Downtown continues to rise on all fronts, scoring its best quarter in two years. Office tenants, retailers and cultural organizations have flocked to Lower Manhattan in increasingly higher numbers, gobbling up large blocks of space in the process. According to CoStar, Downtown showed a solid 4% increase in asking rents, and a decrease in vacancy, outperforming Midtown and Midtown South, both of which showed declines in rents and an uptick in vacancy. Of the top 10 deals for the quarter, which encompassed over 2 million square feet, 63% of that was in Lower Manhattan. This activity follows the trend of the last 5 years, as nearly 400 tenants have relocated from other submarkets to Downtown, totaling almost 13 million square feet.
What’s the story behind these numbers – is Downtown really a better bet for tenants in the market?
Let’s look at the facts.
Despite the rise in asking rents and reduced vacancy, Downtown continues to offer incredible value compared to the rest of Manhattan – average asks for Class A space are 20-30% less than similar space in Midtown and Midtown South.
“The value Downtown has become a long-term trend,” remarked Tara Stacom, Executive Vice Chairman of Cushman & Wakefield. “The activity has remained stellar across all tenant types and sizes. The attractive asking rents pique tenants’ interest, but once they observe the dramatic rejuvenation of the neighborhood, their interest becomes intent. The diverse array of tenants that have signed at 180 Maiden Lane and other prominent downtown buildings are impressed, and often surprised, with the improvement in the area’s culture attractions and convenient transit options. This is particularly evident on the East Side near the new South Street Seaport.”
The value extends beyond the financial benefits. Many tenants are finding that value to be less a trade-off than just pure common sense. Transportation in Lower Manhattan is highly accessible, with more options than any of the trendier neighborhoods that previously lured TAMI tenants. Aside from every major subway line, the multiple ferries, PATH trains and heliport on the East River provide added means of access.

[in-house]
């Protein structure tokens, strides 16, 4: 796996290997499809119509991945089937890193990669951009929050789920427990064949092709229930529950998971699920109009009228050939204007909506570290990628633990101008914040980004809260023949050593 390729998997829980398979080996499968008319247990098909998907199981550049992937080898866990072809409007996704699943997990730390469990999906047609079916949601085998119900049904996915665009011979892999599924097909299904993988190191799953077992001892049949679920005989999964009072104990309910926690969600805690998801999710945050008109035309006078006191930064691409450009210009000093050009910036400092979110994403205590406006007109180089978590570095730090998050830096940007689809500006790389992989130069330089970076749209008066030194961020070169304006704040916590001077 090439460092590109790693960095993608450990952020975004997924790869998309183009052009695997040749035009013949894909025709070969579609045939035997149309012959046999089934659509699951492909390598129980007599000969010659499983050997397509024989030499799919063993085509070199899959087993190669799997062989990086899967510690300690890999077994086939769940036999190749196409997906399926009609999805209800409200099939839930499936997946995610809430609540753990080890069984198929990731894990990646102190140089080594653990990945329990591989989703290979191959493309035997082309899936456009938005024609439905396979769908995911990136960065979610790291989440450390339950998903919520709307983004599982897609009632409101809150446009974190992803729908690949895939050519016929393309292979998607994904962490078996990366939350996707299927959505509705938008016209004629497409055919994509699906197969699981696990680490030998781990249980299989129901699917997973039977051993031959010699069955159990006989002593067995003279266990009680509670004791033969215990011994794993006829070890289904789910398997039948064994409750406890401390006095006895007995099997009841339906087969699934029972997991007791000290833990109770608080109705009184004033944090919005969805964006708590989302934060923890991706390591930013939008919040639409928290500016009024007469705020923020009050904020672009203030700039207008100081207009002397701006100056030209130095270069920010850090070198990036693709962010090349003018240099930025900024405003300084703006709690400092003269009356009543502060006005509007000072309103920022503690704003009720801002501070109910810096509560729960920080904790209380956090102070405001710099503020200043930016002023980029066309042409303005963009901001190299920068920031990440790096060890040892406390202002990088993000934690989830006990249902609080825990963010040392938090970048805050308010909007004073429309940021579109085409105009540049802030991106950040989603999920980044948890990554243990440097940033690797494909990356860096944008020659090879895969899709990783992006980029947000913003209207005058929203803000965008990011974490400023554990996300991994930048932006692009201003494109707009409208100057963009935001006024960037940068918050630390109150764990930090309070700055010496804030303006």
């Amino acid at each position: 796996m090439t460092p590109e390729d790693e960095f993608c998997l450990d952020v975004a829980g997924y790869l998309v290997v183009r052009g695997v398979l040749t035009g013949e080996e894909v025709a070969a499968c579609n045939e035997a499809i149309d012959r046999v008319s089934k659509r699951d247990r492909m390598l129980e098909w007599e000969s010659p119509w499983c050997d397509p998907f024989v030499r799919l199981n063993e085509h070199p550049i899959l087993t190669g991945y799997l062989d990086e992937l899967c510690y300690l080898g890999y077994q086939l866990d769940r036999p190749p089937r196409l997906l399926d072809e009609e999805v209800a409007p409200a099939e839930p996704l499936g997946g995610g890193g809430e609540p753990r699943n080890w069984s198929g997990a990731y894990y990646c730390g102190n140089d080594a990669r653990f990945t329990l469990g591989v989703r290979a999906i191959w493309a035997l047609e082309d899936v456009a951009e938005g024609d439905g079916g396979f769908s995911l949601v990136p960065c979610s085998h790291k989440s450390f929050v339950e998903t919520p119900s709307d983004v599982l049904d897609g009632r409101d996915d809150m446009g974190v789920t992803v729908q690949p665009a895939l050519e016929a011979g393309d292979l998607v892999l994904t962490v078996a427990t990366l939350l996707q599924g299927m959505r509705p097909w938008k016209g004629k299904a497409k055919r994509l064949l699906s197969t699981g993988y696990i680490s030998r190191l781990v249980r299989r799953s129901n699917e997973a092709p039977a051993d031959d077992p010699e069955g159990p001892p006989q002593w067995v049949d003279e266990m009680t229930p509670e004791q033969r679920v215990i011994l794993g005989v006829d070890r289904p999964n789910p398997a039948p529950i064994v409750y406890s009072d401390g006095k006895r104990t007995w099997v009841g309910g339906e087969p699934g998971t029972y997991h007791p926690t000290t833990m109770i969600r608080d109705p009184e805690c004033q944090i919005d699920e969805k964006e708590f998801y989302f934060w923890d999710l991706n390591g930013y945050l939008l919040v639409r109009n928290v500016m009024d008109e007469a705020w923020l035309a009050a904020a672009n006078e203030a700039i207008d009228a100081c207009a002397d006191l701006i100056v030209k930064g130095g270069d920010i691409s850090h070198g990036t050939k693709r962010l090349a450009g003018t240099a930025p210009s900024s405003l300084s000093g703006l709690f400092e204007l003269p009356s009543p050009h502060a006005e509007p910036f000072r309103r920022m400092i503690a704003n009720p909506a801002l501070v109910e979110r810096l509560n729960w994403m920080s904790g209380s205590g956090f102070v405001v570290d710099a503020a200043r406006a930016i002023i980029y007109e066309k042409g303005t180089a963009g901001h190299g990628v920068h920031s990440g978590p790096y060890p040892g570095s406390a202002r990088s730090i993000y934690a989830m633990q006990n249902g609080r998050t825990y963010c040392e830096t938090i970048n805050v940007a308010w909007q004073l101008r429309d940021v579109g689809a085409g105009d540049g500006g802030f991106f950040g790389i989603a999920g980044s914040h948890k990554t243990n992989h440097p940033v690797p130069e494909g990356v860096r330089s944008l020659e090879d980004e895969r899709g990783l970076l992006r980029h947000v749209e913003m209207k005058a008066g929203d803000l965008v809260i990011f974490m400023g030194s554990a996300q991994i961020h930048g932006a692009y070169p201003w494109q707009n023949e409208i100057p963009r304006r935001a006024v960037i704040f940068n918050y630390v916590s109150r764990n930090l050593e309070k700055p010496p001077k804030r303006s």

“Downtown workers don’t need to rely on only one subway line – they have access from all directions and are not beholden to a single subway line with a limited reach that may be under construction or have big delays,” said James Tamborlane of MHP Real Estate Services. “With more and more of the creative and business talent living in Brooklyn and Jersey City, Downtown is becoming a no-brainer. As tenants relocate from areas such as West Chelsea to Lower Manhattan, as True Entertainment did at 180 Maiden Lane, they’re not just saving money. They’re being smart to the benefit of their workforce.”
The downtown streetscape has also enhanced the area’s rent growth and demand. Top-tier brands continue to carve out unique retail concepts in alignment with the new economy and experiential preference. Top restaurateur Danny Meyer recently announced a new food concept on the East Side of Downtown, adding to the impressive list of attractions in the area and steps to Howard Hughes Corporation’s South Street Seaport redevelopment. The project is home to Jean George, an iPic Theater, David Chang’s Momofuku, 10 Corso Como and a variety of art and fashion shows year-round. The emergence of a one-of-a-kind neighborhood has helped distinguish the East River waterfront of Lower Manhattan from other submarkets. Fashion icon Tommy Hilfiger, unhappy with the typical New York fashion week events, selected the South Street Seaport to host Tommy Pier, a star-studded two-day carnival to both celebrate and rejuvenate Fall Fashion Week.
“People always want what’s new and fresh, especially in New York, and the East Side by the Seaport has become that place,” said MHP’s David Greene, President of Brokerage Services. “Innovators want to be surrounded by authenticity and originality, not big box retailers with stores in multiple locations you can find in any major city. When disruptors like online fashion company Chloe + Isabel, who moved from Tribeca to 180 Maiden Lane, relocate to new neighborhoods, it’s more than just financial value that drives them – it’s the vision they see, not what’s already established. It’s the heart of our culture and economy today.”